Craig W. Lindsley, Ph.D.
University Professor of Pharmacology
William K. Warren, Jr. Chair in Medicine
University Professor of Biochemistry
University Professor of Chemistry
- : firstname.lastname@example.org
393 Nichol Mills Road
Franklin, Tennessee - 37027
- : Craig W. Lindsley, Ph.D. - CV
The major focus of the Lindsley laboratory is drug discovery and medicinal chemistry. Students in my lab will collaborate with other members of the Pharmacology, Drug Metabolism and Clinical Pharmacology departments to pursue small molecule hits from high throughput screens, perform lead optimization studies to develop structure-activity-relationships (SAR) and ultimately deliver small molecules with acceptable properties to validate novel targets/mechanisms in in vivo animal models of target diseases. The molecular targets of interest are kinases, GPCRs, ion channels, nuclear hormone receptors and protein-protein interactions, with an emphasis on allosteric modulation as opposed to classical agonism/antagonism. Therapeutic areas of interest span cancer, neuroscience (schizophrenia, anxiety, pain, sleep, Parkinson’s disease) and endocrinology (diabetes, obesity). Students will be exposed to every phase of classical drug discovery. As a member of ther Vanderbilt Institutue of Chemical Biology, training in my laboratory will be broad and involve organic synthesis, medicinal chemistry, pharmacology and drug metabolism. For many programs in the neuroscience area, students will have the opportunity to also develop radioligands for binding assay development and PET tracers for imaging studies.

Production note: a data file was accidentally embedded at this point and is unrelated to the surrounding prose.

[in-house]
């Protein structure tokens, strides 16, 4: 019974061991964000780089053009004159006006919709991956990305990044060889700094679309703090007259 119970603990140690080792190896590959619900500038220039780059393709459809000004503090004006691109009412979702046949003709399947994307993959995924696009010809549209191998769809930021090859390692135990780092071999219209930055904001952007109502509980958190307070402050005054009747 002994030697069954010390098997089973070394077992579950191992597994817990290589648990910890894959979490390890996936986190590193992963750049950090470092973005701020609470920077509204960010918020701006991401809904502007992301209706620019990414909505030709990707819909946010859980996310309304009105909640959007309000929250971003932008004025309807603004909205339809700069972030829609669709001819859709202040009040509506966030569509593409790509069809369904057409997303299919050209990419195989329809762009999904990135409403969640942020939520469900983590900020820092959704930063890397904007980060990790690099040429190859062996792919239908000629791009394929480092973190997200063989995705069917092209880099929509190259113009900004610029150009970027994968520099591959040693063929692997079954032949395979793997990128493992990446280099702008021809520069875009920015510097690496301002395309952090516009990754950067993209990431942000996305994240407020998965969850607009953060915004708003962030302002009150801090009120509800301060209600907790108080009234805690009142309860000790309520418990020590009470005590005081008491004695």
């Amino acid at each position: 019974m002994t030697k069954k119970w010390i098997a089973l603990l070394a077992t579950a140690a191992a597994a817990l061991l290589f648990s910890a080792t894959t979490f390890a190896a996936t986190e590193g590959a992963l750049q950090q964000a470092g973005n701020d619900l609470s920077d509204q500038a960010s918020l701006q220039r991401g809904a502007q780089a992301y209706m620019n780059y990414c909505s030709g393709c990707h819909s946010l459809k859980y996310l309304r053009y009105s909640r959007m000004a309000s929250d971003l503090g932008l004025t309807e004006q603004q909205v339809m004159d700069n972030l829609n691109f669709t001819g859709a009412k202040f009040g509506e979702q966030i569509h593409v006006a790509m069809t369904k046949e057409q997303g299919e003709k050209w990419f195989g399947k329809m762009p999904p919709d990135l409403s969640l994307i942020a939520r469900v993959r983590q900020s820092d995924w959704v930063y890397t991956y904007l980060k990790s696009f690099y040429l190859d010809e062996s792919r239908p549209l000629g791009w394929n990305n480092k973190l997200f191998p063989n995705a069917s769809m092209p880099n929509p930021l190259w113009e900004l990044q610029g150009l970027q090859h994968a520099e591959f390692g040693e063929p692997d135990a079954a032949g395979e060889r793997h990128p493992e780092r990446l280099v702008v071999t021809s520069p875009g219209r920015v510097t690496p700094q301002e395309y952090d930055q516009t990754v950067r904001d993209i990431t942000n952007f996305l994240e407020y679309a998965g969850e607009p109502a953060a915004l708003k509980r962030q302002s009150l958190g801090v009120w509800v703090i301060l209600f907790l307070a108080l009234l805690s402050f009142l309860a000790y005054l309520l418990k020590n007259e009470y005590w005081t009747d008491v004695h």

Another focus in the group is parallel synthesis and the development of new technologies for library synthesis. The lab has state-of-the-art microwave synthesis technology, a mass-directed HPLC purification platform and a large collection of monomers and polymer-supported reagents. There are a number of projects directed at synthesizing libraries of small molecule protein-protein inhibitors, target family-directed libraries and other drug-like small molecule libraries for use in high throughput screening efforts.
The third area of interest in my group is synthetic organic chemistry. Students will have the opportunity to work on synthetic methodology projects as well as partial and total synthesis projects.
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